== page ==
Youngest Palumbo had a zest for life
By Lee Cataluna
If you told Timmy Palumbo your birth date, three years from now, if he saw you on that day, he'd remember and say, "Today is your birthday. Happy birthday." If he saw your car, he'd memorize the license plate and want to know your mileage. Every day, he checked in with his brother, his grandparents, his aunt, the people he loved, to find out what the weather was like where they were.
His family has many stories like this of Timmy, the funny, energetic, compassionate youngest child of Nick Palumbo. His mother, Sue Sylvester Palumbo, at times can't believe he and her husband are gone. Timmy, 20, died in a plane crash near Ka'au Crater with his father, 81-year-old veterinarian Nick Palumbo, on Sunday. The two were coming home from their regular weekend trip to Läna'i where Dr. Palumbo would treat animals at his no-appointment-necessary clinic and Timmy would serve as greeter.
"With children with special needs, as parents, some might think we would feel better if our child were more conventional, or if he were a high achiever," Palumbo said. "But I would not have traded this kid for anybody."
The official term given to describe Timmy's developmental delays is PDD-NOS (Pervasive Developmental Disorder — not otherwise specified), which is within the autism spectrum.
"Some people say that Tim was disabled but I never bought into that," his older brother, Billy, said in an e-mail. "He was a kid that had different abilities, but he was not any less of a person."
He had what one of his neurologists described as "enthusiasms" about classes of things.
"Timmy loved numbers, mileages, times," Palumbo said. "He would memorize all the complicated instrumentation on his father's plane and could tell if something was a little off."
"Tim was a collector of keys and he knew what each key he had was to," Billy said. "More than that though, you could go through your keychain with him and tell him what each key unlocked once, and months later you could give them to him and he would be able to tell you what each one was for. Also, if you had moved them around your keychain since he last saw them, he would comment on that and be able to tell you what was moved."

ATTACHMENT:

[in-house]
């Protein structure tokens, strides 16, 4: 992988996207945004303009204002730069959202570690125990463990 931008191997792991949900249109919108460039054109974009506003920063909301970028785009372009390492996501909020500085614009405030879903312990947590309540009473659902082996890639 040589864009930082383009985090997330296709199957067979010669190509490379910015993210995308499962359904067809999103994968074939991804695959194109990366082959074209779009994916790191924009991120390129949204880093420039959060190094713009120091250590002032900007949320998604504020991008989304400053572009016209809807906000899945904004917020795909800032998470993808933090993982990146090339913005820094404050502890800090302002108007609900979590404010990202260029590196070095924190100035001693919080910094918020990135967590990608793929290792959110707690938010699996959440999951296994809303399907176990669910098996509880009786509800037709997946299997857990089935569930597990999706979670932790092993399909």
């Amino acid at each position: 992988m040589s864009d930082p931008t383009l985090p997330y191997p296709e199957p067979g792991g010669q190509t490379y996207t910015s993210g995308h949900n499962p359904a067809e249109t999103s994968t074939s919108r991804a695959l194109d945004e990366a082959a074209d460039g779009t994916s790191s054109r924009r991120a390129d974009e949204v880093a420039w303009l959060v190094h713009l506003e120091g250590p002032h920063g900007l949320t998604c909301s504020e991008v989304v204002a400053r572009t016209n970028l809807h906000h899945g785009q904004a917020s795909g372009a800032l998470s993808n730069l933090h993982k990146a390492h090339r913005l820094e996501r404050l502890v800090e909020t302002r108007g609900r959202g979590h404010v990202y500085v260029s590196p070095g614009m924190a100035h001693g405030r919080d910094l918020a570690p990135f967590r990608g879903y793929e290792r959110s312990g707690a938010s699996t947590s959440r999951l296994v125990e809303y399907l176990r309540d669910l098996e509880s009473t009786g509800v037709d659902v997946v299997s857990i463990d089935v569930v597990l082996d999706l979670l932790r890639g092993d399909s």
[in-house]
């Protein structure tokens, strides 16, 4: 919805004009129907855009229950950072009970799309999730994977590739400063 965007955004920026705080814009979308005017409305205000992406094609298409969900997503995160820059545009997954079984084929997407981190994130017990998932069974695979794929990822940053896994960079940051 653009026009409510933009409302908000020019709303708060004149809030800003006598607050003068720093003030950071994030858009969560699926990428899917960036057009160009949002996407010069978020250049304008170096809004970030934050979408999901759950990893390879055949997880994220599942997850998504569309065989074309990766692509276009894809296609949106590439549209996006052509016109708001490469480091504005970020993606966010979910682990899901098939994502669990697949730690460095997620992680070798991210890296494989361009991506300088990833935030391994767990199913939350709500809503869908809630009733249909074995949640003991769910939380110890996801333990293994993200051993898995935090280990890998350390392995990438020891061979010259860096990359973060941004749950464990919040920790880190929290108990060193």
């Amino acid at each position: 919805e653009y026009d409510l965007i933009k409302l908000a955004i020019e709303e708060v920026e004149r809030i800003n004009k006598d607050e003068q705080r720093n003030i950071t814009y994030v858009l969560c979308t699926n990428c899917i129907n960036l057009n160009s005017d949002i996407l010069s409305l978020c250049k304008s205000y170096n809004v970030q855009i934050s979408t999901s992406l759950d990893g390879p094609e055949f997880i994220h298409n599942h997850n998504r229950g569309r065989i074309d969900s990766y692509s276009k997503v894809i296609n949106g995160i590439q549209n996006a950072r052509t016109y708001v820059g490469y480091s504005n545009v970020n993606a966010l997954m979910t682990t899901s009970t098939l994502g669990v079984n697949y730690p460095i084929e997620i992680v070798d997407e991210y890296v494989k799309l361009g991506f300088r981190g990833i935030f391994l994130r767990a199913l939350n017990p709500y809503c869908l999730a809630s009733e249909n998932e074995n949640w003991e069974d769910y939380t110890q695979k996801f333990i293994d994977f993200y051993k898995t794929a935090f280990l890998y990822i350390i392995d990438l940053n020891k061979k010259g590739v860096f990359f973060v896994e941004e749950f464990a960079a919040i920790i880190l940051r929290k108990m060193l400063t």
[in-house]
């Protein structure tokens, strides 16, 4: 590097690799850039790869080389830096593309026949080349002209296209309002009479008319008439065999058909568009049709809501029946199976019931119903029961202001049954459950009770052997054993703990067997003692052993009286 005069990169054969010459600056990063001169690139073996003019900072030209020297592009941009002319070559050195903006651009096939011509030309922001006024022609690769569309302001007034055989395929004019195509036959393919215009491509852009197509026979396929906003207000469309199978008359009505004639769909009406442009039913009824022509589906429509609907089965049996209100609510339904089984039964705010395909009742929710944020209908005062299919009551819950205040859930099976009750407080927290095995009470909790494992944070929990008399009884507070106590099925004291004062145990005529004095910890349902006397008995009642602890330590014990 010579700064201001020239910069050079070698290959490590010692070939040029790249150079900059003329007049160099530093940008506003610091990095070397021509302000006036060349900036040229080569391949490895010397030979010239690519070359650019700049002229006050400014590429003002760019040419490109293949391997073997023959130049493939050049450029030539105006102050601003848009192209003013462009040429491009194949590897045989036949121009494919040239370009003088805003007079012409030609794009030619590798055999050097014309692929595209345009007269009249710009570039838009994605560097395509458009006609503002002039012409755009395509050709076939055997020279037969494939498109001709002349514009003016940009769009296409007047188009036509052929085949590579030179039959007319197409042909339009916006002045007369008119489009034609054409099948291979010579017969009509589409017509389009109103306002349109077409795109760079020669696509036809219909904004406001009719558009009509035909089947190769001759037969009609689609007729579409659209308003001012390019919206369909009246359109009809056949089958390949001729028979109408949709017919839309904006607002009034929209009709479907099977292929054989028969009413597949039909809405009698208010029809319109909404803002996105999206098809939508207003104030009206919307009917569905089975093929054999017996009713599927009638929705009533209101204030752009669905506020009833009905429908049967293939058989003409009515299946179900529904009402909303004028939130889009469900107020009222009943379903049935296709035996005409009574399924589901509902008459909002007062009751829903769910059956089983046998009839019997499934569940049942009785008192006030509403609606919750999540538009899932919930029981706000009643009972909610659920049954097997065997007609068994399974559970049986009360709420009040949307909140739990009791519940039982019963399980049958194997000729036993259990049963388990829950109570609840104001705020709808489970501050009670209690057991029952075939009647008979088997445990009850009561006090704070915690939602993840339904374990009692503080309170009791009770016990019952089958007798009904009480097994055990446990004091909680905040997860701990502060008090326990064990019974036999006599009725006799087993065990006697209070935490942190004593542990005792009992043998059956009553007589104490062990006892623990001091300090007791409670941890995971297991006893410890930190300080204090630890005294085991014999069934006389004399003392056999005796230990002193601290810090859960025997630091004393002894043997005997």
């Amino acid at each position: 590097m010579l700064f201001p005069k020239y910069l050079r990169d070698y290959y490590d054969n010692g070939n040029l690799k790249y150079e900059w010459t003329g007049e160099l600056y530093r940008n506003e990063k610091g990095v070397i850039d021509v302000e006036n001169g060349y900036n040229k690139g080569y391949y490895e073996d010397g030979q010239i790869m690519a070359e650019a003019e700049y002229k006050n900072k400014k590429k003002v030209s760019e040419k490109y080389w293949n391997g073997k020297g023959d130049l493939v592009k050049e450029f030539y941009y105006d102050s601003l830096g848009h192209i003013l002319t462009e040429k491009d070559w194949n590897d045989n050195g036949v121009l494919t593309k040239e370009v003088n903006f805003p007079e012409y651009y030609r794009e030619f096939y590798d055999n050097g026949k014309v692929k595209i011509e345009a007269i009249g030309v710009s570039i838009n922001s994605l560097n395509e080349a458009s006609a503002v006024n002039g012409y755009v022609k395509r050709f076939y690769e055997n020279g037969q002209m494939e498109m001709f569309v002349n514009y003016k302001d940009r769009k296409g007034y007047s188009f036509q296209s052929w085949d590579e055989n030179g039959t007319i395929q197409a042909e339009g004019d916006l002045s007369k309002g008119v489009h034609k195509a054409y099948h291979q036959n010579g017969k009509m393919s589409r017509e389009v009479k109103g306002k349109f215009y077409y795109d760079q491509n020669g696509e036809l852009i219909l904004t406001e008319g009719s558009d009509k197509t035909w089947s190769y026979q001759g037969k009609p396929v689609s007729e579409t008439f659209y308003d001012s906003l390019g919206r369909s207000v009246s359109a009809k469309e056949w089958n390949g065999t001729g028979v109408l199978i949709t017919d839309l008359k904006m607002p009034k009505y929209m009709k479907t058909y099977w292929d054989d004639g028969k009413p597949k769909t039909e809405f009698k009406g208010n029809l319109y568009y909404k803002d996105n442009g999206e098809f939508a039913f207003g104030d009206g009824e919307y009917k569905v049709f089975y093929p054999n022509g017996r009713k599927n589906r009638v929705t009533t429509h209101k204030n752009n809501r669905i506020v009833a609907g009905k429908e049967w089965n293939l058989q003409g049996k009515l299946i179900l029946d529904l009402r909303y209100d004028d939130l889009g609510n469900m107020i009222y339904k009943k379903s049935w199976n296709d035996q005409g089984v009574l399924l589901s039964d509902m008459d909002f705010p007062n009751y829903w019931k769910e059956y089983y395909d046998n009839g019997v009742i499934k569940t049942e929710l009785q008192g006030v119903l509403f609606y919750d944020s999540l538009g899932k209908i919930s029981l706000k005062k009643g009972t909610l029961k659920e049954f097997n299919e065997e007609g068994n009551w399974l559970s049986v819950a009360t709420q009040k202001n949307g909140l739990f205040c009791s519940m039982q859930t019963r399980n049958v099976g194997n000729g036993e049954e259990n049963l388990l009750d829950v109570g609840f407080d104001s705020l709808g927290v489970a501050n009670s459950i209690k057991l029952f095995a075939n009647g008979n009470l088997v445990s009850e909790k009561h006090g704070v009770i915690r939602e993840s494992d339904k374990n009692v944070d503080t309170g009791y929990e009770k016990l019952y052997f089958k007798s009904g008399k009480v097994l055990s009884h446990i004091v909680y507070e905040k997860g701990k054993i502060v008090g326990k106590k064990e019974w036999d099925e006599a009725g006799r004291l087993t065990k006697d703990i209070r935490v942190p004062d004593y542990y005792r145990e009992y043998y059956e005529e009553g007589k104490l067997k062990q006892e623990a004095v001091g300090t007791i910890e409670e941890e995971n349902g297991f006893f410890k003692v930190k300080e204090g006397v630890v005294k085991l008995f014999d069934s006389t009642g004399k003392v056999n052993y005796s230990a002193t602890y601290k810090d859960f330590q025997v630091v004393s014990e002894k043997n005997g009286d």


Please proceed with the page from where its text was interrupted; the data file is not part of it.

He loved the weather and would phone, text and check online every day for the weather where his maternal grandparents live in Tahoe, where Billy is in college at Syracuse, where the family has their house in Läna'i. The bookmarks on his computer say things like, "Billy's weather, Uncle Bill's weather, Lanai weather, Mom's friend's weather."
"My day was never complete without a phone call from Tim asking me 'How's the weather up there?' followed by 'What's the temperature?' " Billy said.
Nick Palumbo had six children from his first marriage and Billy and Timmy with Sue. Of the eight siblings, all had blue eyes except for Timmy, who had twinkling green eyes that matched his wide smile.
"This kid made people laugh," Palumbo said. On Läna'i, he had an old beat-up Jeep Cherokee that he would drive around the Palumbo property. At the top of the driveway sits a statue of Saint Francis of Assisi, patron saint of animals.
"If he was going to drive his Jeep around, he would say, 'Mom, I gotta go say hi to Frank,' " Palumbo said. "That was his little joke."
Like many people affected by autism, Timmy was sensitive to touch. He might tense up a bit in a hug. But on Sunday morning, he let his mom kiss him goodbye as he and his father headed out to the airport. He put his forehead down, pointed to it and said, "OK, Mom" showing her where to put the kiss.
Palumbo would like to establish a scholarship in Timmy's name for the Youth Services Program through Easter Seals. She is on the Easter Seals board. "We definitely want to remember him by doing something like providing services," she said. "Not a plaque on a rock or a building or anything like that, but to help kids with special needs get the services."
Nick and Sue Palumbo, who is also a veterinarian, were married 23 years. "There was a 29-year age difference between us, and so it's pretty natural with that age difference to think that your spouse is going to precede you. But Timmy and I were going to grow old together," Palumbo said.
"Tim was my friend, my weatherman, my encyclopedia of keys, but most of all he was my little brother that I loved with all my heart," Billy said.
Palumbo smiles when she talks about Timmy's enthusiasms, the things that made him laugh, the way he and his father were often arguing but always together.
"My message as the parent of a special-needs child is this: I would not want, nor would Nick, ever, ever want Timmy to have been any different."